Tuesday, November 7, 2017
Short Story: To Be Needed (Fiction)
Author's Note: Quite a while ago Chuck Wendig posted a Flash Fiction Challenge called "The Fix." The prompt was “To fix something, you first must break it.” I was immediately inspired with an idea. But almost as immediately I cut my finger and was unable to write. Eventually my finger healed and I got busy with life. However, this morning I remember that idea and decided to write the story and hand it in late. I don't expect to get a good grade but I am excited to read all the stories that were posted in a timely manner. Feel free to join me! In the meantime, I hope you enjoy my short story. Although, it's quite sad. Sorry about that. ~Tsara
It started innocently enough. A small pinch to make her cry. The odd shove as she got older, carefully timed and expertly hidden.
And then the pure joy of being the one to help. To hold and hug and fix the broken feeling for her daughter. Oh, how simply pure that feeling was! To be the reason, the only one who could make her sweet baby smile again!
In the beginning she needed no audience. The need to be the one who helps and heals was private enough, fulfilled by merely proving it to herself. But, soon, Essence needed to be known. Needed to be seen and applauded for her ability to sooth and settle her daughter.
However, as time went on the simple relationship between Essence and her daughter, Flow, refused to remain easy and clear. Flow was growing an unexpected personality. At only three years old she seemed to think that her mom was both her safe space and a danger zone. Essence had seen her try to get love and help from others; her grandma, her aunt, even the storyteller at the local library stepped in now and then when Essence wasn’t quick enough.
As Essence felt the necessity of herself slip away she amped up her game. This was for their own good, and she knew Flow would eventually understand even if it seemed to confuse and hurt her now. This was what it was to be a good mom. Putting yourself in the role of “bad guy” so that your child would learn important valuable lessons to keep herself safe and healthy in the future.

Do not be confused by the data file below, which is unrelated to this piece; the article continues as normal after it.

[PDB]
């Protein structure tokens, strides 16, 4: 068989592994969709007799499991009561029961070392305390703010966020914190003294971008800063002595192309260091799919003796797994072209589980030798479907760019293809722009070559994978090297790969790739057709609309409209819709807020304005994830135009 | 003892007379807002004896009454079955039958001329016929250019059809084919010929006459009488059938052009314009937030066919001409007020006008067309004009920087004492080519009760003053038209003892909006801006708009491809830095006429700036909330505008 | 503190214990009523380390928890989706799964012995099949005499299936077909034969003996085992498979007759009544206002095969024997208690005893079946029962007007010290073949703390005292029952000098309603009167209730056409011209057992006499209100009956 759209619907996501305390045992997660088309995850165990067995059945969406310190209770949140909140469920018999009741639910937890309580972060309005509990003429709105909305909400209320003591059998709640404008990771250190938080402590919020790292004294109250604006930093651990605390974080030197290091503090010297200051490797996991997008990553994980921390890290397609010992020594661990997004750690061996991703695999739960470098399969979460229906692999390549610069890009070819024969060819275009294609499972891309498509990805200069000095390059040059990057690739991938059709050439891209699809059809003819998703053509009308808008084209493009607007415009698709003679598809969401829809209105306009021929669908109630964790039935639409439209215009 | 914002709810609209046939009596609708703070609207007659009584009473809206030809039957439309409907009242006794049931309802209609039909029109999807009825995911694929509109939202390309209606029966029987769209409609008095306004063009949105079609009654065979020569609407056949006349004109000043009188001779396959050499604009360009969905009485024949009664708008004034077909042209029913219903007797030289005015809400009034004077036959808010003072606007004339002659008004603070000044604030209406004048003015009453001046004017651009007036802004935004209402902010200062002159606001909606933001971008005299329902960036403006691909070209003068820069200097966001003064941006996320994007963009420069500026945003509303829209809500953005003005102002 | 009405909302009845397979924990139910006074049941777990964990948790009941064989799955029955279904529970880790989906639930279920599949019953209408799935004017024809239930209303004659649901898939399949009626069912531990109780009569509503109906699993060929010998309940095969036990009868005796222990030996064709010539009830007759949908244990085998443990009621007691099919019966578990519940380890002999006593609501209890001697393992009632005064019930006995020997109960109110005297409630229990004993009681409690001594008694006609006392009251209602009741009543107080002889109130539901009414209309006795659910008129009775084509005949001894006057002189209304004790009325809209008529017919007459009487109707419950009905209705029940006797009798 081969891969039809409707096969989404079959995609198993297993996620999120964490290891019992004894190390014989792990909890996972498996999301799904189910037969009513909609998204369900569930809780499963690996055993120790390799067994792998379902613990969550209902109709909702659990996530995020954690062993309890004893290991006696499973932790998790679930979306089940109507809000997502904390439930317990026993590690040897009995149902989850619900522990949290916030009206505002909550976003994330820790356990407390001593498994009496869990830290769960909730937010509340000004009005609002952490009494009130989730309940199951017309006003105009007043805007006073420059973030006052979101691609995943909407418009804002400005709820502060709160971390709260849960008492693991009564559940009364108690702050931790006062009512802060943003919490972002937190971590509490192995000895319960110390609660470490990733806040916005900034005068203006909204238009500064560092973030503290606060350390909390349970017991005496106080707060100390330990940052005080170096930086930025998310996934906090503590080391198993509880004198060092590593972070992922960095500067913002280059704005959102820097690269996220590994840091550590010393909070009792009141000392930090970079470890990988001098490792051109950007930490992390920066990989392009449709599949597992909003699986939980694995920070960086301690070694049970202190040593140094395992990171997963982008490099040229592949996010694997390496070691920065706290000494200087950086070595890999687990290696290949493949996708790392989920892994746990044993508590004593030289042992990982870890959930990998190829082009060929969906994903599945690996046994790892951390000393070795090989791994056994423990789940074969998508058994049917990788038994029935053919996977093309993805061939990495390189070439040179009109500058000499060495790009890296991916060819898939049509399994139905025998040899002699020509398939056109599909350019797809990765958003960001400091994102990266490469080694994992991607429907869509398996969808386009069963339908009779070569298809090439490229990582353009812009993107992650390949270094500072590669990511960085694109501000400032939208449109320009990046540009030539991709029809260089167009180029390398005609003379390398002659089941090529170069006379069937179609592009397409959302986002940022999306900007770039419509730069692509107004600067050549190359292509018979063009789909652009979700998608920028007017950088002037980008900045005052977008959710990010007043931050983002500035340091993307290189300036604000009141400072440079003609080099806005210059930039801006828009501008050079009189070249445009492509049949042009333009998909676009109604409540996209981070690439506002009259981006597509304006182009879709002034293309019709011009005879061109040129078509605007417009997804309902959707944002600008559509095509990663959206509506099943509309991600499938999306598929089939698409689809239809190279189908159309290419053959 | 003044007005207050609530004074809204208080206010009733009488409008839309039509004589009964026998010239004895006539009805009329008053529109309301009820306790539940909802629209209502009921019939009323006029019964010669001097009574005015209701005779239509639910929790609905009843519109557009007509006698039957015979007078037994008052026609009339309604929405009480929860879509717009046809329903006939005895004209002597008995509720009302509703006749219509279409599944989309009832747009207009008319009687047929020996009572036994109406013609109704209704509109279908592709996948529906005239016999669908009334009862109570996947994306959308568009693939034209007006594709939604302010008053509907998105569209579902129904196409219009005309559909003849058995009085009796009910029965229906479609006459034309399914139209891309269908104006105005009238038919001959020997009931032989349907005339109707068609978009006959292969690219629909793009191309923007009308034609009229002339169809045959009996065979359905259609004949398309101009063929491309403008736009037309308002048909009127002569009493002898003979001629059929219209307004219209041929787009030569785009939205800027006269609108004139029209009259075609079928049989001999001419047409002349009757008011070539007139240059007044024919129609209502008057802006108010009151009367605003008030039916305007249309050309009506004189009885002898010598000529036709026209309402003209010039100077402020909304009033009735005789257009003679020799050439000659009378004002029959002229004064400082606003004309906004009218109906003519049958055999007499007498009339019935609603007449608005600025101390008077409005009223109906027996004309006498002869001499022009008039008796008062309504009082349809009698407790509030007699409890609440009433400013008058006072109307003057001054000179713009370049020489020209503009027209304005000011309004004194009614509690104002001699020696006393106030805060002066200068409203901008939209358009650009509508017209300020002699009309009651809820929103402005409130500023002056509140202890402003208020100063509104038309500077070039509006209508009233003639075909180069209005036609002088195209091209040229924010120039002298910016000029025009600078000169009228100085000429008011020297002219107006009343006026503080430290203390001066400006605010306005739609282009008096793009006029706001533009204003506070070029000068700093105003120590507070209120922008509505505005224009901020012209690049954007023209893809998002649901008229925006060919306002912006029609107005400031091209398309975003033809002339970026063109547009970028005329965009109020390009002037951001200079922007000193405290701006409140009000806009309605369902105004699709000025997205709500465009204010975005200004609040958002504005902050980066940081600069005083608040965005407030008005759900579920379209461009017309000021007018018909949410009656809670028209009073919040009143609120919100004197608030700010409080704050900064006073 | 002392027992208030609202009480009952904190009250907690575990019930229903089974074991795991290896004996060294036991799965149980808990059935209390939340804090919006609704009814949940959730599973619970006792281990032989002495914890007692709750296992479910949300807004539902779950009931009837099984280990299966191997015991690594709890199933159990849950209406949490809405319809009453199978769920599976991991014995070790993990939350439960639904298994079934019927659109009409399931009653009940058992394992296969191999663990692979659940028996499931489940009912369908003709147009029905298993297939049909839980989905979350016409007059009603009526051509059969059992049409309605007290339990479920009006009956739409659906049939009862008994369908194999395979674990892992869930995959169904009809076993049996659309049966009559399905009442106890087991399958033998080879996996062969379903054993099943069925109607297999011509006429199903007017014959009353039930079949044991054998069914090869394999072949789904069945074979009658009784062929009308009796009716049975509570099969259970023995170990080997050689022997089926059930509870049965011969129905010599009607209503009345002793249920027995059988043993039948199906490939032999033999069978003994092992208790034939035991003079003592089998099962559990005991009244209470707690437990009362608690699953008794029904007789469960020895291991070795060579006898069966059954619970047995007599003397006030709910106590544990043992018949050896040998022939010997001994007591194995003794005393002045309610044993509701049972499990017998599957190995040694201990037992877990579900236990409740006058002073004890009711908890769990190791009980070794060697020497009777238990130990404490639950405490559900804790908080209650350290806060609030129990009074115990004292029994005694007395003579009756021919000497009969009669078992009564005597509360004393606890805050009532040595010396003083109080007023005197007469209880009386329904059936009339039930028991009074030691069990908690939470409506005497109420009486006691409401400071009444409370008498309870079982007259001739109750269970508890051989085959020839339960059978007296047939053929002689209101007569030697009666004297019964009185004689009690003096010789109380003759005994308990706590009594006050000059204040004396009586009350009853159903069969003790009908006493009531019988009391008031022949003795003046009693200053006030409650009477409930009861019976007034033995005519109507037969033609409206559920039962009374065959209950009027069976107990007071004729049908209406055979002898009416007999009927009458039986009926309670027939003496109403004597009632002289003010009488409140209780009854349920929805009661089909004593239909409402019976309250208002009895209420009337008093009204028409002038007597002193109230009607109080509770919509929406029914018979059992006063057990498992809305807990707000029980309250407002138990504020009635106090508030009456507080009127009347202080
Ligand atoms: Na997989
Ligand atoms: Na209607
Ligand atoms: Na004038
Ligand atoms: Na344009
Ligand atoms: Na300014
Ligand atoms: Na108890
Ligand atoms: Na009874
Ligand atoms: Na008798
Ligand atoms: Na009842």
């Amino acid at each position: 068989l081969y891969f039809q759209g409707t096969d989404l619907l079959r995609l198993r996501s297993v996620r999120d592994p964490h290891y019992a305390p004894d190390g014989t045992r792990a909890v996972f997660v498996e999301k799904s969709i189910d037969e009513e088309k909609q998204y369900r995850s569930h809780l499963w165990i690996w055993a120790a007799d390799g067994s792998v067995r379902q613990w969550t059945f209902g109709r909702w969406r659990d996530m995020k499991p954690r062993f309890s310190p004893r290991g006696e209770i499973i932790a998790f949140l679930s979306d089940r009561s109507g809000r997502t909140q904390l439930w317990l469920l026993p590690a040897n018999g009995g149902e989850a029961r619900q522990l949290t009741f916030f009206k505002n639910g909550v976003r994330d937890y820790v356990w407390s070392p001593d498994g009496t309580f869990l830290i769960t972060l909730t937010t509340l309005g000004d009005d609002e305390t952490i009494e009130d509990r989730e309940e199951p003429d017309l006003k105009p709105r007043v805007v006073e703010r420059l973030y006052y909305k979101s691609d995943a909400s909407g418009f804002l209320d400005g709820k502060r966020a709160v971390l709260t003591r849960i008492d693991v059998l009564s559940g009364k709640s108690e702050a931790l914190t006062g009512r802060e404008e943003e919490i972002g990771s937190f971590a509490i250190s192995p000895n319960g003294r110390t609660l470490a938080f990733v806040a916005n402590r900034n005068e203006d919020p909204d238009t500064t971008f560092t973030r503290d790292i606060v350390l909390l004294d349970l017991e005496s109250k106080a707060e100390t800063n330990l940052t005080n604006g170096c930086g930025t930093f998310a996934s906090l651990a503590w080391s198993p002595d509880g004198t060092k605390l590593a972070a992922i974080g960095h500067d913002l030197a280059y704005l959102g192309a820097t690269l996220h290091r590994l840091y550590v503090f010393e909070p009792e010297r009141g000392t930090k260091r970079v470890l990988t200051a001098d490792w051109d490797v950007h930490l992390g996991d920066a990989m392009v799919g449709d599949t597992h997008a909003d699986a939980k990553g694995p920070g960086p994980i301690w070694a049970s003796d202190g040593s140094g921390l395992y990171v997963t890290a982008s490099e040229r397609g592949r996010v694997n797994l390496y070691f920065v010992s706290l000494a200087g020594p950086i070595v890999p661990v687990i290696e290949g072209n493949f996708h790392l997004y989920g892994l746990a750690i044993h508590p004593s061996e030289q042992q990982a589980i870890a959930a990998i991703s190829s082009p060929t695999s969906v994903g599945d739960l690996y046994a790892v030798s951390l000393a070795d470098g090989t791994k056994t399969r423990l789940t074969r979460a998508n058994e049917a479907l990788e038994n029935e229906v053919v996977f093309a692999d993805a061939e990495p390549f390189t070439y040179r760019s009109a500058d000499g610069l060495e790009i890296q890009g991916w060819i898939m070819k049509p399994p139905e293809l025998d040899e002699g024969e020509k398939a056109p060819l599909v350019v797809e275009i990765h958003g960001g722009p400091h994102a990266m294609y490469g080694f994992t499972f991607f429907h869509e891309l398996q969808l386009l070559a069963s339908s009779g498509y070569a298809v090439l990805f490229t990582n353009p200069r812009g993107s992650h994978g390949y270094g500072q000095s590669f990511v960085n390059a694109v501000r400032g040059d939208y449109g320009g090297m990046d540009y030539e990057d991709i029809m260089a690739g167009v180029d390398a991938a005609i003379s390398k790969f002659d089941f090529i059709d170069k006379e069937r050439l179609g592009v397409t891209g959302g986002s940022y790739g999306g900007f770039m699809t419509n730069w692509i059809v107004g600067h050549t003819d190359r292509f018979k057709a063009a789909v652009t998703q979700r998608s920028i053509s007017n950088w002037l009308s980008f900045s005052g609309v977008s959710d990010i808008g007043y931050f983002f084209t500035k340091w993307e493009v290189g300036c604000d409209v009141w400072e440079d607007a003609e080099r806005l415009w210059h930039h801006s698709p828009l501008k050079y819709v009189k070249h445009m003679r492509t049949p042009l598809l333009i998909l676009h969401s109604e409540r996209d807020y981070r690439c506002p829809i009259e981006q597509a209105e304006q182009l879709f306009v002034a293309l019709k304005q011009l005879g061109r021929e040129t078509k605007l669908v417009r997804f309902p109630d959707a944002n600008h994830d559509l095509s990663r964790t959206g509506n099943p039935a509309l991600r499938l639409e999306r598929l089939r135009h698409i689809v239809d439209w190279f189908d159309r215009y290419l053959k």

So pinches became hard core crushing squeezes while shoves became doors slammed on and into her, still carefully timed and expertly hidden. Essence at first tried not to enjoy the feel of her nails biting into Flow’s soft skin or the sudden rush of slamming a door into her daughter, but it didn’t make sense to not feel the joy of good parenting. So she allowed herself the adrenalin rush, knowing that soon she and Flow would be snuggled together, arms wrapped around each other, and the let down and release would be even that much better having been through the rush of adrenaline together.
It was a different version of the same feeling when there were people around to see her give such love and help to her daughter. Most of the time Essence would just wait for Flow to hurt herself naturally, a scraped knee on the playground or a push from that neighbor boy with the hippie parents who always seemed to be around but never appeared to offer rules or guidance. Essence doubted those parents ever hugged their son into feeling better.